Social Aspects and Successfully Funding a Crowd-Funding Project: The Impact of Social Information
Authors: Peggy S. C. van Teunenbroek
Recently, philanthropic crowd-funding -the raising of external funding from a large audience via social networks or social media- emerged as a new funding instrument for the Dutch cultural sector. However, such philanthropic crowdfunding in the US and the Netherlands is less successful than any other form of crowdfunding. We argue that social aspects are an important stimulus in philanthropic crowd-funding since previous research has shown that crowdfunding is stimulated by something beyond financial merits. Put simply, crowd-funding seems to be a socially motivated activity. In this paper we focus on the effect of social information, described as information about the donation behavior of previous donors. Using a classroom experiment we demonstrated a positive effect of social information on the donation behavior in crowdfunding campaigns. Our study extends previous research by showing who is affected by social information and why, and highlights how social information can be used to stimulate individuals to donate more to crowdfunding projects.
Digital Object Identifier (DOI): doi.org/10.5281/zenodo.1124799Procedia APA BibTeX Chicago EndNote Harvard JSON MLA RIS XML ISO 690 PDF Downloads 1068
 Van Teunenbroek, P. S. C., & Borst, W. A. M. (2015). Social information as a stimulant in philanthropic crowdfunding: A systematic literature review of the effects of social information on donation behavior. Presented at the 44th Arnova Conference, Chicago, November 19-21, 2015, 1–29.
 Etter, V., Grossglauser, M., & Thiran, P. (2014). Launch hard or go home! In: Proceedings of the First ACM Conference on Online Social Networks (COSN’13). Dublin: Ireland.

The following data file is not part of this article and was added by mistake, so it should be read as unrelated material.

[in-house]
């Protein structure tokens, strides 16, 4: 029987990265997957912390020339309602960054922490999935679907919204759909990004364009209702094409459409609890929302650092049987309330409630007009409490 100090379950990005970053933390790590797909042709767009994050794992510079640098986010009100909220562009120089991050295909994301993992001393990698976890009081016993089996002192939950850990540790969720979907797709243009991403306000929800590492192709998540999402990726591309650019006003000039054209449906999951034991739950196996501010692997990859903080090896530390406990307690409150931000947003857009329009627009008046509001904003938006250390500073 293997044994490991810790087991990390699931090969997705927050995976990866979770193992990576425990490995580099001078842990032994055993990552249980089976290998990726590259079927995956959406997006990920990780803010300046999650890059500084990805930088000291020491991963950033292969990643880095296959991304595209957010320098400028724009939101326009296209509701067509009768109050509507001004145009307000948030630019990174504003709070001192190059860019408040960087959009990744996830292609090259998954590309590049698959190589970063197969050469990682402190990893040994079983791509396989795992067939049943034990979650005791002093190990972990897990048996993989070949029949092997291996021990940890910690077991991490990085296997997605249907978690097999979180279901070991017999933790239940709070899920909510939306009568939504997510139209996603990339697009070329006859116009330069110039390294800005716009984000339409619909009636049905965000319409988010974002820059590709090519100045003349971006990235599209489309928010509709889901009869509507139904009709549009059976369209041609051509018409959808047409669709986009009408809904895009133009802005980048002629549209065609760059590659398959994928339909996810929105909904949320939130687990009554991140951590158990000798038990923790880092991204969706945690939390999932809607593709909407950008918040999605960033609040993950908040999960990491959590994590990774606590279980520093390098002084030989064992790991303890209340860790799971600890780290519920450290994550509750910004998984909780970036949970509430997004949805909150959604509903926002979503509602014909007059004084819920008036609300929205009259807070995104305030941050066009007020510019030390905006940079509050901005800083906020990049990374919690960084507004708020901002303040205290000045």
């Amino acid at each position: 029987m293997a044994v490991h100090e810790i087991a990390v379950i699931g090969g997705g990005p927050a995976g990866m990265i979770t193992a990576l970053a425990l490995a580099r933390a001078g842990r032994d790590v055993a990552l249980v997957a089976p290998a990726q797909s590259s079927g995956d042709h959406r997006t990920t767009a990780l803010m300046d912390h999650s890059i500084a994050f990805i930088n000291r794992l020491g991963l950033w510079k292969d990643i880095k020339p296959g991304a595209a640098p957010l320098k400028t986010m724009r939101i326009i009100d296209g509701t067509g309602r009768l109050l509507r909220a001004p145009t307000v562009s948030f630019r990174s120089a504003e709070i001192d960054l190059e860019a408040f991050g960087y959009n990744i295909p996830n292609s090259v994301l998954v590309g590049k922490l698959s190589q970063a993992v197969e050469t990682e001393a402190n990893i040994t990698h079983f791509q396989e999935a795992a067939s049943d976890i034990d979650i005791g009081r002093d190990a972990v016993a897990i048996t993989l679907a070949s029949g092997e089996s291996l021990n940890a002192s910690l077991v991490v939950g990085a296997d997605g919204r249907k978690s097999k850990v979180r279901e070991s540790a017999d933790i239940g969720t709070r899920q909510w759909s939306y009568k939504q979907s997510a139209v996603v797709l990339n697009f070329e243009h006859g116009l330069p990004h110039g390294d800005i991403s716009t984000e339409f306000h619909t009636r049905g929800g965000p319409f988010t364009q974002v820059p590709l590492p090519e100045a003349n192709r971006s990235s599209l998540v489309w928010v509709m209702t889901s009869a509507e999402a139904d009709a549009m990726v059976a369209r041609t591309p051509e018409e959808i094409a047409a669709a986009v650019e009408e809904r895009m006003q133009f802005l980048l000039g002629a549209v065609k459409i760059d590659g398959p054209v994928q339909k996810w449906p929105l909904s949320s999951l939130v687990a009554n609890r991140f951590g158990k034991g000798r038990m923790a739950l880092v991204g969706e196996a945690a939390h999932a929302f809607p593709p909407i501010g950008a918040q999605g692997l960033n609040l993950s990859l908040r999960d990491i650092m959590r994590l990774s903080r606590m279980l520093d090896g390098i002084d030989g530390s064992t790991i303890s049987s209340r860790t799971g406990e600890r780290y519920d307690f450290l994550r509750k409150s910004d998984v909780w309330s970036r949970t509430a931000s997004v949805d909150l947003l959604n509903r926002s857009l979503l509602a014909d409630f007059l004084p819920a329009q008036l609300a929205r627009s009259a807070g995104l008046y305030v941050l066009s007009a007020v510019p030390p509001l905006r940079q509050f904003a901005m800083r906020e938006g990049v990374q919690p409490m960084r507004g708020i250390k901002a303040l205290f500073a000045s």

Faraj, S., & Johnson, S. L. (2011). Network Exchange Patterns in Online Communities. Organization Science, 22(6), 1464–1480.
 Koch, J.-A., & Siering, M. (2015). Crowdfunding Success Factors: The Characteristics of Successfully Funded Projects on Crowdfunding Platforms. ECIS 2015 Proceedings, 1–15.
 Zvilichovsky, D., Inbar, Y., & Barzilay, O. (2014). Playing both sides of the market: succes and reciprocity on crowdfunding platforms. Available at SSRN 2304101.
 Xiao, S., Tan, X., Dong, M., & Qi, J. (2014). How to Design Your Project in the Online Crowdfunding Market? Evidence from Kickstarter. In: Proceedings of the Thirty Fifth International Conference on Information Systems. Auckland: Australia.
 Mollick, E. (2014). The dynamics of crowdfunding: An exploratory study. Journal of Business Venturing, 29(1), 1–16.
 Belleflamme, P., Lambert, T., & Schwienbacher, A. (2013). Crowdfunding: Tapping the Right Crowd. Journal of Business Venturing, 29(5), 585-609.
 Shang, J., & Croson, R. T. A. (2009). A Field Experiment in Charitable Contribution: The Impact of Social Information on the Voluntary Provision of Public Goods. The Economic Journal, 119, 1422–1439.
 Burtch, G., Ghose, A., & Wattal, S. (2013). An empirical examination of the antecedents and consequences of contribution patterns in crowd-funded markets. Information Systems Frontiers, 24(3), 499-519.
 Smith, S., Windmeijer, F., & Wright, E. (2012). The effect of social information on charitable donations : Evidence from the (running) field. University of Bristol Working Paper.
 Xu, A., Yang, X., Rao, H., Fu, W.-T., Huang, S.-W., & Bailey, B. P. (2014). Show me the money! Proceedings of the 32nd Annual ACM Conference on Human Factors in Computing Systems. Ed. by M. Jones, P. Palanque, A. Schmidt and T. Grossman.
 Mitra, T., & Gilbert, E. (2014). The language that gets people to give. Edings of the 17th ACM Conference on Computer Supported Cooperative Work & Social Computing. Ed. by S. Fussell, W. Lutters, M. R. Morris and M. Reddy. Baltimore: USA.
 Alpizar, F., Carlsson, F., & Johansson-Stenman, O. (2008b). Does context matter more for hypothetical than for actual contributions? Evidence from a natural field experiment. Experimental Economics, 11, 299–314.
 Shang, J., Croson, R. T. A., & Reed, A. (2012). “I” give, but “we” give more: The impact of identity and the mere social information effect on donation behavior. Retrieved from http://citeseerx.ist.psu.edu/viewdoc/summary?doi=10.1.1.319.718